Opportunistic Microbial Infections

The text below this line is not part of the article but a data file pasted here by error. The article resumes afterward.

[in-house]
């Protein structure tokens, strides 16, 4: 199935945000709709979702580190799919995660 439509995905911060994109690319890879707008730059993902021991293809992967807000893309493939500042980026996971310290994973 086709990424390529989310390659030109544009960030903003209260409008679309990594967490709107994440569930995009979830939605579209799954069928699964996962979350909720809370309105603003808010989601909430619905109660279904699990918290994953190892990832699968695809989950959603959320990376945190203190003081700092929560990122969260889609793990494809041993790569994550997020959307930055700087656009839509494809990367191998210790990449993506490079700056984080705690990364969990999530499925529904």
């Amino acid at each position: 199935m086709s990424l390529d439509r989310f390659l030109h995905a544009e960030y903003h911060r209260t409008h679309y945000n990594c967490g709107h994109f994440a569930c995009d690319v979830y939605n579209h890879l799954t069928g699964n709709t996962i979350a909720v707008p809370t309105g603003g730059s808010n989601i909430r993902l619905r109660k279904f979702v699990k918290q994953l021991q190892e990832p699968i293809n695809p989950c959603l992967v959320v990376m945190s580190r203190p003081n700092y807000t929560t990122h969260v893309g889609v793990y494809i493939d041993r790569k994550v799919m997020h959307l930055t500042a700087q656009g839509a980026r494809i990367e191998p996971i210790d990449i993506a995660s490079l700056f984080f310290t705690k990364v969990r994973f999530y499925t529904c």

Opportunistic Infections Immmunocompromised patients are vulnerable to opportunistic infections caused by organisms of lower pathogenecity, besides being also susceptible to primary pathogens causing disease among immunocompetent hosts resistant to opportunistic infections. Many opportunistic infections arise from the individual’s own flora or local environment2, at or near the microbes’ normal sites of colonization. Hence, some normal flora species are associated with particular opportunistic infections. For example, Bacteroides fragilis is associated with abdominal infections, Staphylococcus epidermidis with catheter infections, and Escherichia coli with urinary tract infections3. Bacterial Opportunistic Infection Staphylococcus aureus causes the greatest number of pyodermas and soft tissue infections. It is not one of the cutaneous resident flora, however it colonizes the anterior nares in up to 25% of healthy individuals at any one time and more than 50% of chronically ill individuals4. … Once established in the skin, S. aureus invades more deeply into the soft tissue resulting in erysipelas or horizontal spread in lymphatics, and cellulitis or vertical spread into subcutaneous fat. Further, S. aureus is the most common cause of wound infections5. Risk factors for surgical wound infections include host factors such as immune status, diabetes mellitus. surgical factors such as foreign body use and disruption of tissue perfusion accompanying surgical procedure. and staphylococcal factors such as substances that mediate tissue adherence and invasion, or that facilitate staphylococci surviving host defenses and antibiotics in tissues, and antimicrobial prophylaxis. Bacteremia can lead to deposition of S. aureus in the skin, resulting in petechiae, hemorrhages, subcutaneous nodules, soft tissue infections, and pyomyositis6. Parasitic Opportunistic Infection Some chronic parasitic infections that are reactivated in immunocomprised patients include those caused by Strongyloides stercoralis. Weakened cell-mediated immunity in pregnancy, during chemotherapy with corticosteroids, and in organ transplantation, may enable reactivation of toxoplasmosis and congenital infection7. Further, S. stercoralis is able to cause autoinfection giving rise to chronic infestations in the immunocompetent8. Strongyloides stercoralis is an intestinal parasite, and causes strongyloidiasis. The parasite uniquely carries out its entire life cycle within the human body. Hence, in immunocompromised patients, strongyloidiasis can lead to a hyper infection syndrome with high morbidity and mortality due to the accelerated endogenous autoinfection9. Strongyloidiasis that